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NBI may investigate Filipinos who pawn passports twice, says consul

18 July 2019

ATN head Consul Paulo Saret (in black jacket) inspects some of the 1,320 passports used by workers as collateral at OFC. turned over by the police to the Consulate. At left is ATN officer Arnel de Luna.

By Vir B. Lumicao

Filipinos caught using their passports twice as collateral for loans may be referred to the National Bureau of Investigation for questioning in line with a recent Foreign Service Circular, said Consul Paul Saret, head of the Consulate’s assistance to nationals section.

Saret issued the warning as he confirmed that all the 1,320 Philippine passports seized by the police from lending company OFC last month had been turned over to the Consulate.

The passports will not be returned to the holders, so they will have to apply for a renewal of their documents. They will be issued passports valid for only five years, instead of the usual 10.

In addition, they will be put on a watch list and if they commit the same offense, will not be able to apply for a new passport in Hong Kong but will be referred to the Department of Foreign Affairs office in Manila to secure a replacement.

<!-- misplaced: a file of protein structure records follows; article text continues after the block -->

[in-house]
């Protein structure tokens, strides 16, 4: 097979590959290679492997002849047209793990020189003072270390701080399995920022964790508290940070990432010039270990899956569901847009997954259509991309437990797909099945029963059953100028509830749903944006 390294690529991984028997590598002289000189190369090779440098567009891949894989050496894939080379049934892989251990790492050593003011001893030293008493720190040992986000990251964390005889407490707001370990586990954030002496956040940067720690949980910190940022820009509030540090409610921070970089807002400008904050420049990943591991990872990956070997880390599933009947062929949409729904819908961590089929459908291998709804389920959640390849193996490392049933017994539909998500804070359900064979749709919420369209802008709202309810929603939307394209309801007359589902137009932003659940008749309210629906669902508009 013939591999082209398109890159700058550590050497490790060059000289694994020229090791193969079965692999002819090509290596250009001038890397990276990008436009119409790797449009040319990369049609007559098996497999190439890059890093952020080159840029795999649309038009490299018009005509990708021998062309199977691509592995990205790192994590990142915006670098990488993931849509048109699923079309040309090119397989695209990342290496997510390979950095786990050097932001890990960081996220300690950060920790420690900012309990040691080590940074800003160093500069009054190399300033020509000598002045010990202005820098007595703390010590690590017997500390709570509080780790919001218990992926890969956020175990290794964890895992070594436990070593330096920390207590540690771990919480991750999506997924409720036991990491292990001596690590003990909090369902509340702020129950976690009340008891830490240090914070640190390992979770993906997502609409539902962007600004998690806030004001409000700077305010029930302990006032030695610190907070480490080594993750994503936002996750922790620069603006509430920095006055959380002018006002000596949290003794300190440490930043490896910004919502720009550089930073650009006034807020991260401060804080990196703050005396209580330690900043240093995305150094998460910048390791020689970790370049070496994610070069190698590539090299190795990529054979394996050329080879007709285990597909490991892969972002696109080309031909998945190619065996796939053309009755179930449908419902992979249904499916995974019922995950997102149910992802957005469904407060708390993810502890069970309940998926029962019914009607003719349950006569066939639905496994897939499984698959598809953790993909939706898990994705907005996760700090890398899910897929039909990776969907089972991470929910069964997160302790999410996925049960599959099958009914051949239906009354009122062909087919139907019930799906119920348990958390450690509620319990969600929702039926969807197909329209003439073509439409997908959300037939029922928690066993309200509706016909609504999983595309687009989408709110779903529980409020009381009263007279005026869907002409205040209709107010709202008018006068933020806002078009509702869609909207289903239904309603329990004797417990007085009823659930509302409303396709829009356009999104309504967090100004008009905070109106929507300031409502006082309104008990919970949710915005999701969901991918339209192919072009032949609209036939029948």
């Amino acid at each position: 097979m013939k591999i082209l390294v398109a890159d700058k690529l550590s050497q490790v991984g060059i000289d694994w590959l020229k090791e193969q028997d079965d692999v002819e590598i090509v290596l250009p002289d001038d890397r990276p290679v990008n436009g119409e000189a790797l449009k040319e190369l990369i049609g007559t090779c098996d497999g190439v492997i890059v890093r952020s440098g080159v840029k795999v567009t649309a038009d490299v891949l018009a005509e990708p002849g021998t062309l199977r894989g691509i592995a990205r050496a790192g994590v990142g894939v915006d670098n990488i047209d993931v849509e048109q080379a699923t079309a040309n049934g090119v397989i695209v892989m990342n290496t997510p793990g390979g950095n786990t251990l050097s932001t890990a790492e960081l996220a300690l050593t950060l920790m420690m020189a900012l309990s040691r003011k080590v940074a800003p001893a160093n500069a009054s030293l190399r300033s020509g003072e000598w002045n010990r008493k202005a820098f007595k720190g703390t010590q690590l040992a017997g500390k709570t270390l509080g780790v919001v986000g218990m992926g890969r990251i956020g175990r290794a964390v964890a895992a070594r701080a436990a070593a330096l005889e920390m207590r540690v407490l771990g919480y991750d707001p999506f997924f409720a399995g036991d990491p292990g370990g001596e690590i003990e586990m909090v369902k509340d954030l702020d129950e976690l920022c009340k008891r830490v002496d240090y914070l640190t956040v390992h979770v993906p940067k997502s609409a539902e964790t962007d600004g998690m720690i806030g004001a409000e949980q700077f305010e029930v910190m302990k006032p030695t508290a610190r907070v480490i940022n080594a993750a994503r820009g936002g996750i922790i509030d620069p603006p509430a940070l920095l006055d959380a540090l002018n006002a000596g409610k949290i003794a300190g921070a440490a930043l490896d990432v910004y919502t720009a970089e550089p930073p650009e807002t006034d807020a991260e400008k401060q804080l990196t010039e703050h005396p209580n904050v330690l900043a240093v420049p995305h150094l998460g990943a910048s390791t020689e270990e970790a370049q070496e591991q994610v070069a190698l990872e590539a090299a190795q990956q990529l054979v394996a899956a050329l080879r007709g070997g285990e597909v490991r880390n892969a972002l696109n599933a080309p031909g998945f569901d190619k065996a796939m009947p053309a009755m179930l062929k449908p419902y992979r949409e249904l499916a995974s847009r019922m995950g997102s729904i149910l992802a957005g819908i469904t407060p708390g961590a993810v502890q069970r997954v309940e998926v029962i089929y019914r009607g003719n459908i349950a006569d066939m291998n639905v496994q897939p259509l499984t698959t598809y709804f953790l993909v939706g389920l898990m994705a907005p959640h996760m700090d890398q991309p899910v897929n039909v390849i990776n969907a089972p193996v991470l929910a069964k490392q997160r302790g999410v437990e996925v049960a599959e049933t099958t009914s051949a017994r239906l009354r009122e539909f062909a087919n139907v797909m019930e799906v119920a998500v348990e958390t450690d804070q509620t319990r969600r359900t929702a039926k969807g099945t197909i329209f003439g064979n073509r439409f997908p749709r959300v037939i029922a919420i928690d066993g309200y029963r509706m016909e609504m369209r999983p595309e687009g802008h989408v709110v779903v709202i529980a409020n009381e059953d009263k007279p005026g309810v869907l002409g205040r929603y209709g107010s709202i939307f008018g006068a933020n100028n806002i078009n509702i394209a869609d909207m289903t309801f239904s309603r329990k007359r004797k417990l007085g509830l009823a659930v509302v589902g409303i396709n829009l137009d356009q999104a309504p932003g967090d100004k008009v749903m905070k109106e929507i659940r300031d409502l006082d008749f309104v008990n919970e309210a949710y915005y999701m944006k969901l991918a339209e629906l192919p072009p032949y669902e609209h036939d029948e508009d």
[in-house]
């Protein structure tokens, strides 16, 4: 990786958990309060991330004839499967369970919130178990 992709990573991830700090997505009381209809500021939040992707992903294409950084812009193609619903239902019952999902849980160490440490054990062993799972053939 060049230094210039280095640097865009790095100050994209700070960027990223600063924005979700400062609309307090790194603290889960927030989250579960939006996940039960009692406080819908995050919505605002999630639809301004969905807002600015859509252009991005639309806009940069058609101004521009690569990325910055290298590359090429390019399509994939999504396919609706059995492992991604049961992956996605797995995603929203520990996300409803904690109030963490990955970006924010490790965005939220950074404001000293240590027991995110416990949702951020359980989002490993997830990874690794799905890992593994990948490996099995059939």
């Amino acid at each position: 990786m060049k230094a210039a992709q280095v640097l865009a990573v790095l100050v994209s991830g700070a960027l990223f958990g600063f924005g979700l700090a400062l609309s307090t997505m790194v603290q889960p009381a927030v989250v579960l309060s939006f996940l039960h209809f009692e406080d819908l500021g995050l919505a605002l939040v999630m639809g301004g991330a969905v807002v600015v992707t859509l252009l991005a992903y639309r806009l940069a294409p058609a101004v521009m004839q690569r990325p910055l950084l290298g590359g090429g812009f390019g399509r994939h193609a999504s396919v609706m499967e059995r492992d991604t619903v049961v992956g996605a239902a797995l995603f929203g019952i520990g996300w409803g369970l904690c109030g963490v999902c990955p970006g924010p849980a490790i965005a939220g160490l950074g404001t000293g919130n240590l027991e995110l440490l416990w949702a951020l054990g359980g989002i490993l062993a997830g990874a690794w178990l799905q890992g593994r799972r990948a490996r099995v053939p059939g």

All those found to have hocked their passports twice will face the stiffer sanction of being referred to the NBI for “appropriate action”. It is not, however, clear if that will mean charges being filed against them, or summary penalties imposed.
“Kasi ang nakalagay doon sa Foreign Service Circular issued by the DFA ay non-issuance of passport and referral to the NBI for appropriate action,” Saret said.

“Basically, under the Philippine Passport Act, yung improper use of passports ay may penalty rin, so if you use it as collateral, that will be considered as improper use (because the purpose is for) proper identification of a Filipino when traveling abroad,” he added.

With the return of the record haul of passports, ATN staff  have had their hands full documenting each, while at the same attending to applications for renewal from the holders.
Saret said the employment contracts found tucked into the passports had been returned to the workers.

As of Jul 11, he said about 200 holders of the recovered passports had already applied for renewal.
OFC staff being besieged by clients after the Jun 5 raid

Although police had told The SUN that a total of 1,400 passports were seized in a raid on OFC on Jun 5, ATN staff said the bigger figure given could be due to some old passports being stuck on to new passports of the same persons.

The owner of OFC, a certain Mr Wong, was arrested during the raid but released on police bail after initial questioning.  Investigations are still going on.

Saret said renewal ordinarily costs $480, but those who hocked their passports will also have to pay $200 for an affidavit with an undertaking not to do so again.

Those whose passports are not among the pile turned over by the police will have to apply for replacement of lost passport, which will cost $1,200 plus $200 for the affidavit.
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